It fairly easy to calculate the perihelion and aphelion distances if you remember that the orbit has only two constants of the motion, the total energy and the total angular momentum. So if you calculate these two quantities (L , E) for your given initial conditions, they are constant all along the orbit. At perihelion and aphelion, the velocity vector is perpendicular to the radius vector, so at these points the angular momentum L is just m*r*v, and the energy E = m*v^2/2 - G*M*m/r, so given E and L you have two equations in two unknowns to calculate r and v. This gives you the perihelion distance Rp and the aphelion distance Ra, from which you can calculate the semimajor axis a and the eccentricity e.
 
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Although this problem was solved some centuries ago, it's by no means trivial. The best advice that I can give you is to get hold of a college-level mechanics textbook (I learned from Kleppner and Kolenkow, but others here will doubtless have their own favorites) and work through the section on central-force motion.
OK, now I got that book. I'll reference that part. Thanks again.
 
  • #7
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The Wikipedia page on Kepler orbits basically tells how to do this. In particular the part labeled "http://en.wikipedia.org/wiki/Kepler...bit_that_corresponds_to_a_given_initial_state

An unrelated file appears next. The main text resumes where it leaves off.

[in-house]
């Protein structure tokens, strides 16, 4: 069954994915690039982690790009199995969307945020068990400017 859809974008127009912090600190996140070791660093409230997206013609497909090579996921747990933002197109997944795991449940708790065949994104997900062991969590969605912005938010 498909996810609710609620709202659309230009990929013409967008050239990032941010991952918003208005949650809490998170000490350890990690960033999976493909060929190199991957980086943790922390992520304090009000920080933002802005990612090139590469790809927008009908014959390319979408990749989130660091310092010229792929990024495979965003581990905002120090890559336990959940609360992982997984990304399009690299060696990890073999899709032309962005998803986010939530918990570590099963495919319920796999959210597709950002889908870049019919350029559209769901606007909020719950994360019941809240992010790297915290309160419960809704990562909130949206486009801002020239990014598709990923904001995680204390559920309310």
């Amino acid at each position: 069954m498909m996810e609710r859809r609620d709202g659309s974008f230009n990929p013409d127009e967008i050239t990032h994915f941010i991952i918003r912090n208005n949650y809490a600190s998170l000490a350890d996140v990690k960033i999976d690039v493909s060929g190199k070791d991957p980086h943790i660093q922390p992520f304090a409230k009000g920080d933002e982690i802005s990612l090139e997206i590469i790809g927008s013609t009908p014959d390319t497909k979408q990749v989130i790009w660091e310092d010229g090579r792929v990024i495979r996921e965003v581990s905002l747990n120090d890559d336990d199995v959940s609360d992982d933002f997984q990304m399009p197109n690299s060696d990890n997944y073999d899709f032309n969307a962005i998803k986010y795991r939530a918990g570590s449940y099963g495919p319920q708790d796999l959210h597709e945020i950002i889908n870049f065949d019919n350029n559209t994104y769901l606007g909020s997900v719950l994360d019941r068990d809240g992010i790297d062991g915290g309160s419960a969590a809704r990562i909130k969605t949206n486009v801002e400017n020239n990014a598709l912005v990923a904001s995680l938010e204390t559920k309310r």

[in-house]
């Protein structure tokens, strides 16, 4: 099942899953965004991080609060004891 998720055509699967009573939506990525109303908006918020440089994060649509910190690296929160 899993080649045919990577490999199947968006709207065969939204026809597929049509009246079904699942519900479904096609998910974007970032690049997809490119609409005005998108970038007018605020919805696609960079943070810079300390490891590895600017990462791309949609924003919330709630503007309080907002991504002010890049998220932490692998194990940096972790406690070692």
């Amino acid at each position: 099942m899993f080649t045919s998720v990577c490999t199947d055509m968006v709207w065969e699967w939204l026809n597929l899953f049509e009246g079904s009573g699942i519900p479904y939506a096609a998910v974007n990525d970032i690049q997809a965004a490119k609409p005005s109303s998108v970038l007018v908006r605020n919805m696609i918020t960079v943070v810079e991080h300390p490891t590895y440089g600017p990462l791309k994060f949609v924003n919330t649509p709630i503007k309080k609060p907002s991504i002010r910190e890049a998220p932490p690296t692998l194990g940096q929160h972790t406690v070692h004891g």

It fairly easy to calculate the perihelion and aphelion distances if you remember that the orbit has only two constants of the motion, the total energy and the total angular momentum. So if you calculate these two quantities (L , E) for your given initial conditions, they are constant all along the orbit. At perihelion and aphelion, the velocity vector is perpendicular to the radius vector, so at these points the angular momentum L is just m*r*v, and the energy E = m*v^2/2 - G*M*m/r, so given E and L you have two equations in two unknowns to calculate r and v. This gives you the perihelion distance Rp and the aphelion distance Ra, from which you can calculate the semimajor axis a and the eccentricity e.
Oh, I just missed about that. Thank you.
 
  • #8
Nugatory
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The Wikipedia page on Kepler orbits basically tells how to do this. In particular the part labeled "http://en.wikipedia.org/wiki/Kepler...bit_that_corresponds_to_a_given_initial_state

It fairly easy to calculate the perihelion and aphelion distances if you remember that the orbit has only two constants of the motion, the total energy and the total angular momentum. So if you calculate these two quantities (L , E) for your given initial conditions, they are constant all along the orbit. At perihelion and aphelion, the velocity vector is perpendicular to the radius vector, so at these points the angular momentum L is just m*r*v, and the energy E = m*v^2/2 - G*M*m/r, so given E and L you have two equations in two unknowns to calculate r and v. This gives you the perihelion distance Rp and the aphelion distance Ra, from which you can calculate the semimajor axis a and the eccentricity e.
I already "liked" this reply, but should add that it's a much better answer than mine. The question doesn't require all the machinery of a general orbital solution.